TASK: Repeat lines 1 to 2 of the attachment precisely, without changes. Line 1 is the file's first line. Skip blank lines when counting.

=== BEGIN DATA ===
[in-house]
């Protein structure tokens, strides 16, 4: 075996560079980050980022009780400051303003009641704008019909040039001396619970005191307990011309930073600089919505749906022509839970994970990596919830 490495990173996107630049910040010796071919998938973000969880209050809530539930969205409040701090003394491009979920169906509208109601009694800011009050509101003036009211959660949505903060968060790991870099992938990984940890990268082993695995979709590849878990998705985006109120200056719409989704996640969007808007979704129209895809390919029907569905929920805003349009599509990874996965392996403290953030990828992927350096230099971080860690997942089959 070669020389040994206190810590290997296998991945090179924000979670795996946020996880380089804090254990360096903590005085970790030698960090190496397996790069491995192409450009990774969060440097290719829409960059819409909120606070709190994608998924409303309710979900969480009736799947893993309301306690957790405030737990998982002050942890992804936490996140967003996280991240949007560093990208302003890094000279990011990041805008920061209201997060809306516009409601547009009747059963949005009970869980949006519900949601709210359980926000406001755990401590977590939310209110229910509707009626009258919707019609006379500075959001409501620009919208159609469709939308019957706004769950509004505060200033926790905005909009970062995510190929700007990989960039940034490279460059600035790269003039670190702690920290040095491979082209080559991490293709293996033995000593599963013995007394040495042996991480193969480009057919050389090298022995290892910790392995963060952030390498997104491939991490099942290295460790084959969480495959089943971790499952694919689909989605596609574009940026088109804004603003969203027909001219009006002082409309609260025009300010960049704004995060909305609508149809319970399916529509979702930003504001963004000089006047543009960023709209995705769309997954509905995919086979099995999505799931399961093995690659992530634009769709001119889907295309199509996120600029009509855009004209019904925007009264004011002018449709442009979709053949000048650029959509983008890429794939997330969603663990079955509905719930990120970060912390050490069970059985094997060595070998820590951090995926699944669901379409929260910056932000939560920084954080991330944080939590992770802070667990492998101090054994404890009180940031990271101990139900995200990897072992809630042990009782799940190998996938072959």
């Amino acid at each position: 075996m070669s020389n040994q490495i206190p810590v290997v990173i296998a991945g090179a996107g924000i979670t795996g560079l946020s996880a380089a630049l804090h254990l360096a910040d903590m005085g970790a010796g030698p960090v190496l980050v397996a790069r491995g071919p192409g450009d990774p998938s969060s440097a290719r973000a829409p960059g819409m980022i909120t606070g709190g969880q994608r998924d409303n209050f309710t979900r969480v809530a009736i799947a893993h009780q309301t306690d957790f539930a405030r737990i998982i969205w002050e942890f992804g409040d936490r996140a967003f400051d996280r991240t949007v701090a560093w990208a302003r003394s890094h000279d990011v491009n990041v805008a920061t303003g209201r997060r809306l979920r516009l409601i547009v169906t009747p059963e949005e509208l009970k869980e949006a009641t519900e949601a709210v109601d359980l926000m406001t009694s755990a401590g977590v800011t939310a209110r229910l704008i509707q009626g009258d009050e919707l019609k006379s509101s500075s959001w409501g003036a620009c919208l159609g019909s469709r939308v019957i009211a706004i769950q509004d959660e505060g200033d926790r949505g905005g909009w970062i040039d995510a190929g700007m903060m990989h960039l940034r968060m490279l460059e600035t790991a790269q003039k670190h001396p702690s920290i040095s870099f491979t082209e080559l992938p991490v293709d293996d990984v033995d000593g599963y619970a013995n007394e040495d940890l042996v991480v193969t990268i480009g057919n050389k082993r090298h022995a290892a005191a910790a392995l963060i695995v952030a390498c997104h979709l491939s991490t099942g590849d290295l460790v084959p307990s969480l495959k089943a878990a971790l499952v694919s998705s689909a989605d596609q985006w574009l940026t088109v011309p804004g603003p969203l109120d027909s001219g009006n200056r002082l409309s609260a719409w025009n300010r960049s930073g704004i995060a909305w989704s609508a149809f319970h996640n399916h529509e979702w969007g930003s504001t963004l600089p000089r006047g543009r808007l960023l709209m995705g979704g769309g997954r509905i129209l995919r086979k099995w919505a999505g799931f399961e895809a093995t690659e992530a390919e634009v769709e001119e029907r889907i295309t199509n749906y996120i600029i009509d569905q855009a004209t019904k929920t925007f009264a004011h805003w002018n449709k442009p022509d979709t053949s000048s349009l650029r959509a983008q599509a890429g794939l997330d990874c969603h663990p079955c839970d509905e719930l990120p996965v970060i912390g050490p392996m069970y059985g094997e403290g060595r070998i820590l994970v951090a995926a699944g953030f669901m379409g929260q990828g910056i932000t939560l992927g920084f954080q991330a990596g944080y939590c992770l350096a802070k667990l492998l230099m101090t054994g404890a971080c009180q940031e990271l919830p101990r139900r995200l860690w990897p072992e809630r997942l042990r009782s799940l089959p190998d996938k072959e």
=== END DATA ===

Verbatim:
[in-house]
């Protein structure tokens, strides 16, 4: 075996560079980050980022009780400051303003009641704008019909040039001396619970005191307990011309930073600089919505749906022509839970994970990596919830 490495990173996107630049910040010796071919998938973000969880209050809530539930969205409040701090003394491009979920169906509208109601009694800011009050509101003036009211959660949505903060968060790991870099992938990984940890990268082993695995979709590849878990998705985006109120200056719409989704996640969007808007979704129209895809390919029907569905929920805003349009599509990874996965392996403290953030990828992927350096230099971080860690997942089959 070669020389040994206190810590290997296998991945090179924000979670795996946020996880380089804090254990360096903590005085970790030698960090190496397996790069491995192409450009990774969060440097290719829409960059819409909120606070709190994608998924409303309710979900969480009736799947893993309301306690957790405030737990998982002050942890992804936490996140967003996280991240949007560093990208302003890094000279990011990041805008920061209201997060809306516009409601547009009747059963949005009970869980949006519900949601709210359980926000406001755990401590977590939310209110229910509707009626009258919707019609006379500075959001409501620009919208159609469709939308019957706004769950509004505060200033926790905005909009970062995510190929700007990989960039940034490279460059600035790269003039670190702690920290040095491979082209080559991490293709293996033995000593599963013995007394040495042996991480193969480009057919050389090298022995290892910790392995963060952030390498997104491939991490099942290295460790084959969480495959089943971790499952694919689909989605596609574009940026088109804004603003969203027909001219009006002082409309609260025009300010960049704004995060909305609508149809319970399916529509979702930003504001963004000089006047543009960023709209995705769309997954509905995919086979099995999505799931399961093995690659992530634009769709001119889907295309199509996120600029009509855009004209019904925007009264004011002018449709442009979709053949000048650029959509983008890429794939997330969603663990079955509905719930990120970060912390050490069970059985094997060595070998820590951090995926699944669901379409929260910056932000939560920084954080991330944080939590992770802070667990492998101090054994404890009180940031990271101990139900995200990897072992809630042990009782799940190998996938072959």